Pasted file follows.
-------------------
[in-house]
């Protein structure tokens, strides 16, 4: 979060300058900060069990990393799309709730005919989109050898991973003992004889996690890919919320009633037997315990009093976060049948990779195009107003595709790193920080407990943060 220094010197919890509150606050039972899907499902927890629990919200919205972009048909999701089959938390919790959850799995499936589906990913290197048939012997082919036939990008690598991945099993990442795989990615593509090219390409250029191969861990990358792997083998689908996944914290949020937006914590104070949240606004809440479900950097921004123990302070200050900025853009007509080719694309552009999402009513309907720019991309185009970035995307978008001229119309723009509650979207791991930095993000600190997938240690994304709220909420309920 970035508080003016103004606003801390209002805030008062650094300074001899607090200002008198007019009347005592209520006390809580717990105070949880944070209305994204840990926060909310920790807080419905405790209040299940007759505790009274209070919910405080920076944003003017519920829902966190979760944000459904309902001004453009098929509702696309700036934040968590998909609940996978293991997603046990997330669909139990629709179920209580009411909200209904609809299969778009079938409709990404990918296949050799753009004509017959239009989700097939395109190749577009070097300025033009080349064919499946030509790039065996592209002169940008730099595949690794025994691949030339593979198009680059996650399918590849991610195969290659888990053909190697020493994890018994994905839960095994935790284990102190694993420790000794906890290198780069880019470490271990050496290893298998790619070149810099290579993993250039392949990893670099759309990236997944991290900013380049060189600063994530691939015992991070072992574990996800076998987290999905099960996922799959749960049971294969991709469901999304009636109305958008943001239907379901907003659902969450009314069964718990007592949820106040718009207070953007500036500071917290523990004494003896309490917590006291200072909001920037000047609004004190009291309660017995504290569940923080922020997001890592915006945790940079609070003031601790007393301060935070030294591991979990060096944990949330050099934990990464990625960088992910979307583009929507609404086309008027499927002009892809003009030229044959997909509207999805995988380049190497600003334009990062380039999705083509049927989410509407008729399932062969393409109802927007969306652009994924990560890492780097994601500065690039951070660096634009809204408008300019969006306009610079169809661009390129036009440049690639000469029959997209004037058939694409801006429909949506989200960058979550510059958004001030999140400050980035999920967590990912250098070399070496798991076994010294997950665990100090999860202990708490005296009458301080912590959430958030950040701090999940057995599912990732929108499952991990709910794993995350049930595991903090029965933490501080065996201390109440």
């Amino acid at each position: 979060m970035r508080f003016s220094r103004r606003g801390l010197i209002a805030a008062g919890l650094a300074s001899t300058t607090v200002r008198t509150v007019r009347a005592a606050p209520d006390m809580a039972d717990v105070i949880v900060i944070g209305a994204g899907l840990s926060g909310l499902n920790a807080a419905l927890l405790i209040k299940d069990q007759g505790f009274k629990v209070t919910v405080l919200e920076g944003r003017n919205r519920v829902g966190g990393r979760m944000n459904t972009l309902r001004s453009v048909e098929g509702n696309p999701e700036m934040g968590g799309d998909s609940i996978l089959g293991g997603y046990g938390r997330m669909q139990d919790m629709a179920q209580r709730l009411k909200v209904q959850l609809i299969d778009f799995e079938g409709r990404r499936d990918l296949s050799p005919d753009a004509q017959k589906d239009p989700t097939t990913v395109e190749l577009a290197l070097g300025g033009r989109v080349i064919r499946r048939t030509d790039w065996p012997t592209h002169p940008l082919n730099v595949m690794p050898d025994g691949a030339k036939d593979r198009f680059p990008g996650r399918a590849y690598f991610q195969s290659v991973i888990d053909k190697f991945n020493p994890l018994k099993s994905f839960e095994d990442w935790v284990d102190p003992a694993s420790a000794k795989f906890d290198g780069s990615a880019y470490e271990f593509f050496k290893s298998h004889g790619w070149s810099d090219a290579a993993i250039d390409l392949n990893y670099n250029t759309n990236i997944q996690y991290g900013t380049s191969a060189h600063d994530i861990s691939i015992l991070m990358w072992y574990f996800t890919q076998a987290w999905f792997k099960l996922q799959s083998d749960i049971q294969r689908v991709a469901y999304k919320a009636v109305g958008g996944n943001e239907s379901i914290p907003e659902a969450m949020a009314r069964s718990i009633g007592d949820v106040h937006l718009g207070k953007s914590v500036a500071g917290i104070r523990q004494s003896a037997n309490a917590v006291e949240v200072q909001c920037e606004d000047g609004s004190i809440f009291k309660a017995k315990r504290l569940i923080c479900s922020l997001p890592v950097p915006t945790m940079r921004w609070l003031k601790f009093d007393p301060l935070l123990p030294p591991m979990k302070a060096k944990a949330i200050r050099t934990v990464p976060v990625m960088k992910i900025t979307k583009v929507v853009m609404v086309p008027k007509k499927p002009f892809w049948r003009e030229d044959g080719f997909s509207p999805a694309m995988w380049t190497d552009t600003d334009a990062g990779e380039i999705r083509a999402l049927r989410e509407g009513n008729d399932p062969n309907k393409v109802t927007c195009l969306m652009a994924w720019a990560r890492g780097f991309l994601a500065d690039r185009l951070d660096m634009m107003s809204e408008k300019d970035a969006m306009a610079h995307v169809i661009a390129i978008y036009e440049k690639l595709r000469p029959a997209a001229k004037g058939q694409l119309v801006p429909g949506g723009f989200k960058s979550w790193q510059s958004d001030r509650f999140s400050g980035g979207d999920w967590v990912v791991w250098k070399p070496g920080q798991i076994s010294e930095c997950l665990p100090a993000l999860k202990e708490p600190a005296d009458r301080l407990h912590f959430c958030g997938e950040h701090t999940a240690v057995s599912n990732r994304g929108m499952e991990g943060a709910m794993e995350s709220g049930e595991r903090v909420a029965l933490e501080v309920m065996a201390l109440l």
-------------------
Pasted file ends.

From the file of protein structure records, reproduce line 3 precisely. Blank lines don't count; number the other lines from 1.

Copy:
């Amino acid at each position: 979060m970035r508080f003016s220094r103004r606003g801390l010197i209002a805030a008062g919890l650094a300074s001899t300058t607090v200002r008198t509150v007019r009347a005592a606050p209520d006390m809580a039972d717990v105070i949880v900060i944070g209305a994204g899907l840990s926060g909310l499902n920790a807080a419905l927890l405790i209040k299940d069990q007759g505790f009274k629990v209070t919910v405080l919200e920076g944003r003017n919205r519920v829902g966190g990393r979760m944000n459904t972009l309902r001004s453009v048909e098929g509702n696309p999701e700036m934040g968590g799309d998909s609940i996978l089959g293991g997603y046990g938390r997330m669909q139990d919790m629709a179920q209580r709730l009411k909200v209904q959850l609809i299969d778009f799995e079938g409709r990404r499936d990918l296949s050799p005919d753009a004509q017959k589906d239009p989700t097939t990913v395109e190749l577009a290197l070097g300025g033009r989109v080349i064919r499946r048939t030509d790039w065996p012997t592209h002169p940008l082919n730099v595949m690794p050898d025994g691949a030339k036939d593979r198009f680059p990008g996650r399918a590849y690598f991610q195969s290659v991973i888990d053909k190697f991945n020493p994890l018994k099993s994905f839960e095994d990442w935790v284990d102190p003992a694993s420790a000794k795989f906890d290198g780069s990615a880019y470490e271990f593509f050496k290893s298998h004889g790619w070149s810099d090219a290579a993993i250039d390409l392949n990893y670099n250029t759309n990236i997944q996690y991290g900013t380049s191969a060189h600063d994530i861990s691939i015992l991070m990358w072992y574990f996800t890919q076998a987290w999905f792997k099960l996922q799959s083998d749960i049971q294969r689908v991709a469901y999304k919320a009636v109305g958008g996944n943001e239907s379901i914290p907003e659902a969450m949020a009314r069964s718990i009633g007592d949820v106040h937006l718009g207070k953007s914590v500036a500071g917290i104070r523990q004494s003896a037997n309490a917590v006291e949240v200072q909001c920037e606004d000047g609004s004190i809440f009291k309660a017995k315990r504290l569940i923080c479900s922020l997001p890592v950097p915006t945790m940079r921004w609070l003031k601790f009093d007393p301060l935070l123990p030294p591991m979990k302070a060096k944990a949330i200050r050099t934990v990464p976060v990625m960088k992910i900025t979307k583009v929507v853009m609404v086309p008027k007509k499927p002009f892809w049948r003009e030229d044959g080719f997909s509207p999805a694309m995988w380049t190497d552009t600003d334009a990062g990779e380039i999705r083509a999402l049927r989410e509407g009513n008729d399932p062969n309907k393409v109802t927007c195009l969306m652009a994924w720019a990560r890492g780097f991309l994601a500065d690039r185009l951070d660096m634009m107003s809204e408008k300019d970035a969006m306009a610079h995307v169809i661009a390129i978008y036009e440049k690639l595709r000469p029959a997209a001229k004037g058939q694409l119309v801006p429909g949506g723009f989200k960058s979550w790193q510059s958004d001030r509650f999140s400050g980035g979207d999920w967590v990912v791991w250098k070399p070496g920080q798991i076994s010294e930095c997950l665990p100090a993000l999860k202990e708490p600190a005296d009458r301080l407990h912590f959430c958030g997938e950040h701090t999940a240690v057995s599912n990732r994304g929108m499952e991990g943060a709910m794993e995350s709220g049930e595991r903090v909420a029965l933490e501080v309920m065996a201390l109440l």